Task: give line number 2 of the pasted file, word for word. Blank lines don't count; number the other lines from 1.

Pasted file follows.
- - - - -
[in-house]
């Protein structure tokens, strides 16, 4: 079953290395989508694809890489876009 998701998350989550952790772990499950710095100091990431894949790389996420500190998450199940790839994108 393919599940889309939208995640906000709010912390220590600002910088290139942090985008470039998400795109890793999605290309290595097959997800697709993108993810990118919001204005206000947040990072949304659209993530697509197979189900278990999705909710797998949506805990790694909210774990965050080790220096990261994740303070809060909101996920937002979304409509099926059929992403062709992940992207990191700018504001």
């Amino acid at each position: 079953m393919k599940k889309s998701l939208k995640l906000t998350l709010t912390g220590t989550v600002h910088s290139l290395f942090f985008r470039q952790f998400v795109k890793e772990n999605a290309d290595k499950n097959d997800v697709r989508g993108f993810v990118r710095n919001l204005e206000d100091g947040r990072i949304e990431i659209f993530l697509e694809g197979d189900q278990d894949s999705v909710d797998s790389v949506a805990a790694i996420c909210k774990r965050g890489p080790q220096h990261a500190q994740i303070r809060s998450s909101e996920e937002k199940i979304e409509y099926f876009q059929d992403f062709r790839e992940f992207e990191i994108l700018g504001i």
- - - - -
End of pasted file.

């Protein structure tokens, strides 16, 4: 079953290395989508694809890489876009 998701998350989550952790772990499950710095100091990431894949790389996420500190998450199940790839994108 393919599940889309939208995640906000709010912390220590600002910088290139942090985008470039998400795109890793999605290309290595097959997800697709993108993810990118919001204005206000947040990072949304659209993530697509197979189900278990999705909710797998949506805990790694909210774990965050080790220096990261994740303070809060909101996920937002979304409509099926059929992403062709992940992207990191700018504001």